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# The Number Sense: How the Mind Creates Mathematics, Revised and Updated Edition

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Our understanding of how the human brain performs mathematical calculations is far from complete, but in recent years there have been many exciting breakthroughs by scientists all over the world. Now, in The Number Sense , Stanislas Dehaene offers a fascinating look at this recent research, in an enlightening exploration of the mathematical mind. Dehaene begins with the ey
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Paperback, Revised and Updated, 316 pages

Published
June 9th 2011
by OUP USA
(first published 1996)

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Apr 18, 2009
Huyen
rated it
really liked it
·
review of another edition

Shelves:
biology-brain,
science-math-phys

One day, a group of friends of mine and I somehow randomly came up with this random question: how universal are numbers and mathematics? Why is it that all cultures seem to have some concept of numbers? So we came up with this game, we would agree not to use any number for a day to find out how hard it was. And holy crap, it is ten thousands times harder than we could ever imagine, not only because we were a bunch of physicists, but even simplest things like: what time is it? where’s your house?
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Fun if you're interested in this kind of thing.

Si tratta di un libro estremamente interessante, per chi ama saggi di carattere scientifico con un taglio divulgativo.

Certamente è assai interessante per chiunque ami la matematica: capire come la mente umana funziona nel momento in cui effettua calcoli e pensa in maniera computazionale è importante.

Direi che si tratta di una lettura obbli ...more

This book covers a lot of different subjects to study/explain Mathematical Reasoning.

The chapters follow a certain logic, starting with math comprehension in animals, then babies, then adults, and finally geniuses/prodigies. The book is based on intense research from several fields as phrenology, psychology, etc. Then it concludes with a more philosophical discussion about maths as a subject, its existence, its "purity" and matching with physical phenomena.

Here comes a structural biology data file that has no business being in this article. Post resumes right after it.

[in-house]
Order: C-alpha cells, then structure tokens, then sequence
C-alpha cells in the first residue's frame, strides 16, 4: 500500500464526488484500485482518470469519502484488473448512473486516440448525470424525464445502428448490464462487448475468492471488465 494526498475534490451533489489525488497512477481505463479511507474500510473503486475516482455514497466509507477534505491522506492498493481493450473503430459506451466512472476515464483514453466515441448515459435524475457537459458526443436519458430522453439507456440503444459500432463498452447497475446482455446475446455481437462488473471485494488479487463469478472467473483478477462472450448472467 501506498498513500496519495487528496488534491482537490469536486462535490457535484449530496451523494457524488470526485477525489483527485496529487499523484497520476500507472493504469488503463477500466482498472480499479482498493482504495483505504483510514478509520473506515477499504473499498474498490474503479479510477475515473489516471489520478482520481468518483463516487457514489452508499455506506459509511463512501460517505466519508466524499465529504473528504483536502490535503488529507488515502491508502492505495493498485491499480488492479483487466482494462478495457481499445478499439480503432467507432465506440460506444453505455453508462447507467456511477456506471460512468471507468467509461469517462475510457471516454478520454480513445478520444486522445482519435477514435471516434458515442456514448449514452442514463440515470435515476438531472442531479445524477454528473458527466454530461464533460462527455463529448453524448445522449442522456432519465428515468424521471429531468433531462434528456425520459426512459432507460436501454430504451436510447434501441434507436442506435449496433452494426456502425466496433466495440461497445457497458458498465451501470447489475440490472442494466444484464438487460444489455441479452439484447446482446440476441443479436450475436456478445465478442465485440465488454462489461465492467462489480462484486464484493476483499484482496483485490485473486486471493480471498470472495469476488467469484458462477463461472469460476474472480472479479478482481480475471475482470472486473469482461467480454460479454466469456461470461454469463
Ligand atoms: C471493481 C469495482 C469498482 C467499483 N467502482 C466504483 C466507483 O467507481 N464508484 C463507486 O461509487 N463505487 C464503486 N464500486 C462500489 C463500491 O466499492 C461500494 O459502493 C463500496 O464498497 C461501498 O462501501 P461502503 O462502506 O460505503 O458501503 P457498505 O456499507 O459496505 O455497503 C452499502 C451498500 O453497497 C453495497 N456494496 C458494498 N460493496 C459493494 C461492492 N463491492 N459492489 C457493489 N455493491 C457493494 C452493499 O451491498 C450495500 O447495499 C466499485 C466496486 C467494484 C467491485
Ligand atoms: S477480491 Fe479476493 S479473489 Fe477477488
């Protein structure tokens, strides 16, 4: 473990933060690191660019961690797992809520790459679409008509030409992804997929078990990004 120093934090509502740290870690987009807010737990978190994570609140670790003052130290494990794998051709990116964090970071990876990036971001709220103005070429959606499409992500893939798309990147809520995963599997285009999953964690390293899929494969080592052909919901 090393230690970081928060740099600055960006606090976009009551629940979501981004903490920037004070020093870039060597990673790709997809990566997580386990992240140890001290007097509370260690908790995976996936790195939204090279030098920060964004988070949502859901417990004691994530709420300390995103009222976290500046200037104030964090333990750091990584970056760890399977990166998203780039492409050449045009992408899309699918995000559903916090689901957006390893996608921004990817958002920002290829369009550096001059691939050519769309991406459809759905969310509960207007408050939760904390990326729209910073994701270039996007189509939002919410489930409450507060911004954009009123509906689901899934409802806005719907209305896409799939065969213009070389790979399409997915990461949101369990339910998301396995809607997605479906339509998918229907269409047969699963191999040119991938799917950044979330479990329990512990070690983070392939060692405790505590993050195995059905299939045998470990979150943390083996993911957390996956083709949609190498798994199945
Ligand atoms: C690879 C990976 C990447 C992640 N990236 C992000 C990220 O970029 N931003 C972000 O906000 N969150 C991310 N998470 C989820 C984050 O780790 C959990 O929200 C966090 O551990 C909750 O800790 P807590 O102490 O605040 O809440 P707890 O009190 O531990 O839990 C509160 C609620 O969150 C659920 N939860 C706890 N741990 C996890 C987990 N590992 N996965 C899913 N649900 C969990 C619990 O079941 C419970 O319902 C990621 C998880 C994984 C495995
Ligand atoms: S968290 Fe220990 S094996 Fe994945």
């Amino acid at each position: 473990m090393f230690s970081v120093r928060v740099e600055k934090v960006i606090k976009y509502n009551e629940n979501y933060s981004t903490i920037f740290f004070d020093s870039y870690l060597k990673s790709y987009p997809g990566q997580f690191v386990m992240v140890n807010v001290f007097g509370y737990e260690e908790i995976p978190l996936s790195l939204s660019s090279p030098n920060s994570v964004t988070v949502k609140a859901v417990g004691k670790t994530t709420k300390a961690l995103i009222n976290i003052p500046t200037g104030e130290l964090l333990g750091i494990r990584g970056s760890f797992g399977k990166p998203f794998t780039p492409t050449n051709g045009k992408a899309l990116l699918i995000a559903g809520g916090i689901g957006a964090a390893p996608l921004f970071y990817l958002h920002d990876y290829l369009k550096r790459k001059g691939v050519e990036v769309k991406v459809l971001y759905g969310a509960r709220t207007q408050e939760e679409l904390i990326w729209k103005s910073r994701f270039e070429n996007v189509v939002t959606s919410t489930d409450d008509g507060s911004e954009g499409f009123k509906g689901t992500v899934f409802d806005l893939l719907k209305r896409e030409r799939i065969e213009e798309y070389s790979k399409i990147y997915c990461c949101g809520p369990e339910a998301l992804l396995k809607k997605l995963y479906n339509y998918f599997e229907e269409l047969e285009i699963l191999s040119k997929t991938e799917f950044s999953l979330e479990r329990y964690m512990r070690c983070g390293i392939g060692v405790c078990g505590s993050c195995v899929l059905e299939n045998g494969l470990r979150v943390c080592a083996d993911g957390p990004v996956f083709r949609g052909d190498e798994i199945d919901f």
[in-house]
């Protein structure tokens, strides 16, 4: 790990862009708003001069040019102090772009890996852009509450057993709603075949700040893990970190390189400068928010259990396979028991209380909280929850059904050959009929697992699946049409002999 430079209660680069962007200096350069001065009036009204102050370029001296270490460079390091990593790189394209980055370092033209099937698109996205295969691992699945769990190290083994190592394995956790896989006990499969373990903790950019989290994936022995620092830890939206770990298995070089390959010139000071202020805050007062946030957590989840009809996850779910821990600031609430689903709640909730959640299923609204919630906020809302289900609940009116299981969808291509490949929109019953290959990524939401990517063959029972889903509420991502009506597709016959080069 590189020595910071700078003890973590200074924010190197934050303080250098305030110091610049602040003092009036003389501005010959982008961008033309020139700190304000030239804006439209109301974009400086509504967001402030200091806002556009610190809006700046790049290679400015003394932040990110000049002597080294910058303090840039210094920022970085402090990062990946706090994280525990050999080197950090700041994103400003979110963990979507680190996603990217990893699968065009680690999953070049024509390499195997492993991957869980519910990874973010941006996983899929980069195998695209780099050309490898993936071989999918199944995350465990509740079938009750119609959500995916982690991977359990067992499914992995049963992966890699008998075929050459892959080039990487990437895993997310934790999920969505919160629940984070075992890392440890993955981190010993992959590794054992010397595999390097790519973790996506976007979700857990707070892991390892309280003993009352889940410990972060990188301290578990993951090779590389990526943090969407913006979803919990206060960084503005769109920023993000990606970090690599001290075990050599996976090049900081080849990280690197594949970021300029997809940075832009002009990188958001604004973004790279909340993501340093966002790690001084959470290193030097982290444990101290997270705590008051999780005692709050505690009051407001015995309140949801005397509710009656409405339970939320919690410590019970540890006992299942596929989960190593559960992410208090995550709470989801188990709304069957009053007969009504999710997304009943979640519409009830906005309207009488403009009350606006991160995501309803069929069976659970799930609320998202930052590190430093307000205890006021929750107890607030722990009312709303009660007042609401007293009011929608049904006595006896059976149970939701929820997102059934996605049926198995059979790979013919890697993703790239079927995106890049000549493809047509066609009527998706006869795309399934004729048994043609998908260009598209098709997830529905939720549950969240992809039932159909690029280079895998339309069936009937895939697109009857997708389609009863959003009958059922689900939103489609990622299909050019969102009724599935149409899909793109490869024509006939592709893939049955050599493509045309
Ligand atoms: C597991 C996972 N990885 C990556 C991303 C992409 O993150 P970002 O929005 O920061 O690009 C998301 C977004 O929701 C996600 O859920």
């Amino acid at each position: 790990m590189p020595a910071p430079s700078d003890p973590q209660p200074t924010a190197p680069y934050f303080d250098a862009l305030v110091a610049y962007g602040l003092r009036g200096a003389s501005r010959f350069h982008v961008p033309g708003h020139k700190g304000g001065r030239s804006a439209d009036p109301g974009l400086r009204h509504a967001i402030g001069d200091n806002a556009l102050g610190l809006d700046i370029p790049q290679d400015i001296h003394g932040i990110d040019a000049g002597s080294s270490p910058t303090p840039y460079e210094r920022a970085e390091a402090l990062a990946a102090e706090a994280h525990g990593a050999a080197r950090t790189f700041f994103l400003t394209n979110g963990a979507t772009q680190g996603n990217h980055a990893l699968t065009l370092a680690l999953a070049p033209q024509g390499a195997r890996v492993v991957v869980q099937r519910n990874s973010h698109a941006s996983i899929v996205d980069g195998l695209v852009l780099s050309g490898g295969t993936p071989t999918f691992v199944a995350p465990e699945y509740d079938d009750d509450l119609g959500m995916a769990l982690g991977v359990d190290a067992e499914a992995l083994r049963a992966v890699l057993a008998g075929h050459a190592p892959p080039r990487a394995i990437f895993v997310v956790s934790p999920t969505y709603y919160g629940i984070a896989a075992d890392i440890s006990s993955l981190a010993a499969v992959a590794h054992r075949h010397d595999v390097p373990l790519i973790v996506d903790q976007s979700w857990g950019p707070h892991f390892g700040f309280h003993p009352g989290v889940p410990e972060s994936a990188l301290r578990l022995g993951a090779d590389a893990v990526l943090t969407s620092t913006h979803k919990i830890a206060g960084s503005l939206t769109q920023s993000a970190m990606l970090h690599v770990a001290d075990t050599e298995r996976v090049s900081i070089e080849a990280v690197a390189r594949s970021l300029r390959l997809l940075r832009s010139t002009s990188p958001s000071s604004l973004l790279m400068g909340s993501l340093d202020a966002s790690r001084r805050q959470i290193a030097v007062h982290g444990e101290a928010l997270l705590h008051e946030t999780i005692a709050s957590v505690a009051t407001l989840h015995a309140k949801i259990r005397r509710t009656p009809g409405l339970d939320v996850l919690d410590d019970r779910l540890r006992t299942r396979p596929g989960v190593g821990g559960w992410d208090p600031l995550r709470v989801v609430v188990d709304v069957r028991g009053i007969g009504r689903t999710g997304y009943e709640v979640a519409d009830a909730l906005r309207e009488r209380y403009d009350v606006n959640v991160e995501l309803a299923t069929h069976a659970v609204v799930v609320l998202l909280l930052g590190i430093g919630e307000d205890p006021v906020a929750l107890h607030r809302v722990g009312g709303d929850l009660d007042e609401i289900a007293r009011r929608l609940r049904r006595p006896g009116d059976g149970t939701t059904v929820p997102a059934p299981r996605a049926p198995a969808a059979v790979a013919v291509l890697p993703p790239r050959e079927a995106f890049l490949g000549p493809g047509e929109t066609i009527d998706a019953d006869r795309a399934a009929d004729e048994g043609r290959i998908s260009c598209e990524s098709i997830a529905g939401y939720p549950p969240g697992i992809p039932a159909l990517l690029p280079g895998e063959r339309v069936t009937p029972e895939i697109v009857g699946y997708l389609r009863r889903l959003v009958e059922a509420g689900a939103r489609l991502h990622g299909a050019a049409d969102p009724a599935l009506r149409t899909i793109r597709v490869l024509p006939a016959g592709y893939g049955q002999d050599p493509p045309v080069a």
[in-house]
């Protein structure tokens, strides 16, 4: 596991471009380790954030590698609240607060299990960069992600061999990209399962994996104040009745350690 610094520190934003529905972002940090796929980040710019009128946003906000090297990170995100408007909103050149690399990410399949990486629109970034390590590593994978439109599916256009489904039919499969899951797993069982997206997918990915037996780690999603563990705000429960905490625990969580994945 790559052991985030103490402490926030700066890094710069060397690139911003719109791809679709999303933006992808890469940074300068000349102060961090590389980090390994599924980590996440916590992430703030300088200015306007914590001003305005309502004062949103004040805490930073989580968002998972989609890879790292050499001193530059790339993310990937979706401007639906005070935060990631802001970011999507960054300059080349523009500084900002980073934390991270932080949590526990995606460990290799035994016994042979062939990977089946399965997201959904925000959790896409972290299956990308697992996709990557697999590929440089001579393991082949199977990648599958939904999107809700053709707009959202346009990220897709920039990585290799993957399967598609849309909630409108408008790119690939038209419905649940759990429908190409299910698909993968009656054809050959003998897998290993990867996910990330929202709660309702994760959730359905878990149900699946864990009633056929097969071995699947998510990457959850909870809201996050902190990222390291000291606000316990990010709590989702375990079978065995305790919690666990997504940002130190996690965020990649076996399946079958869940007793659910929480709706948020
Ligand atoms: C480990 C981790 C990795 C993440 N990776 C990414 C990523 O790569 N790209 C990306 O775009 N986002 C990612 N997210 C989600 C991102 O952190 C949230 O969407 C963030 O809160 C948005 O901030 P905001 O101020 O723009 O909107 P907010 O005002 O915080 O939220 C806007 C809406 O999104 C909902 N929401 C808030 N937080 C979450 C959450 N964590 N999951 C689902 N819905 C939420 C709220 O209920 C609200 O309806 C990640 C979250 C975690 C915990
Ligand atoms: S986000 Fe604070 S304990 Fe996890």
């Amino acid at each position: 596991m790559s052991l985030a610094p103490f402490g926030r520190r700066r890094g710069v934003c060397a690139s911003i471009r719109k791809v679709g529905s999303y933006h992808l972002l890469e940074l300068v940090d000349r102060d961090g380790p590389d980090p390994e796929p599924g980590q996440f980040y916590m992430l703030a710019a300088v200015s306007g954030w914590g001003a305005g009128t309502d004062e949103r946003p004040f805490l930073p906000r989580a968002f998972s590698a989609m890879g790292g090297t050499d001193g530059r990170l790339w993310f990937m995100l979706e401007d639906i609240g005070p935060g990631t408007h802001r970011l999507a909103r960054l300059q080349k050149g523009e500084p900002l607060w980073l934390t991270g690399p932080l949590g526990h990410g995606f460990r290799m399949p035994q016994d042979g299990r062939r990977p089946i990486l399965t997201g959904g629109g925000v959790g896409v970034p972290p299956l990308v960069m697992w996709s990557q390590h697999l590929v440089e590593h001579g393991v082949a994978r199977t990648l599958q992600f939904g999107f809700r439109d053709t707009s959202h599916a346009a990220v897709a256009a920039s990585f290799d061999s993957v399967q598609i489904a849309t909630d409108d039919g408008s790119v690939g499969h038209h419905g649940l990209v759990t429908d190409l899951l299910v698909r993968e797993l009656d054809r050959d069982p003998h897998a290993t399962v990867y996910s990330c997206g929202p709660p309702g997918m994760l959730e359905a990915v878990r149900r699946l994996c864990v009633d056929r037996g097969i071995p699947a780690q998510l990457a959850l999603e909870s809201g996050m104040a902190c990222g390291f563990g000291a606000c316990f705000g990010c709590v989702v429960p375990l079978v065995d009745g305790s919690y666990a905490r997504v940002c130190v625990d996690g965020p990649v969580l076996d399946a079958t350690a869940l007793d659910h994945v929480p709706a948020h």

Chapter 1 - Talented and Gifted Animal ...more

His theory posits that there are two main faculties of ...more

While his attempts at entering the realm of philosophy of math felt clumsy and over-reaching, the bulk of the book wa ...more

Dehaene mentions Asian mathematical wiz-kids in a few places in this book. I would have loved reading more about how Anzan works within the brain, but the reader is sadly left with mere conjecture that anzan is similar to mental calculations made by the adept and well documented, such as Inaudi.

It will appeal most to those interested in the intersection between neuroscience and math education.

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“progressive enrichment of children’s intuitions, leaning heavily on their precocious understanding of quantitative manipulations and of counting. One should first arouse their curiosity with some amusing numerical puzzles and problems. Then, little by little, one may introduce them to the power of symbolic mathematical notation and the shortcuts it provides — but at this stage, great care should be taken never to divorce such symbolic knowledge from the child’s quantitative intuitions. Eventually, formal axiomatic systems may be introduced. Even then, they should never be imposed on the child, but rather they should always be justified by a demand for greater simplicity and effectiveness. Ideally, each pupil should mentally, in condensed form, retrace the history of mathematics and its motivations.”
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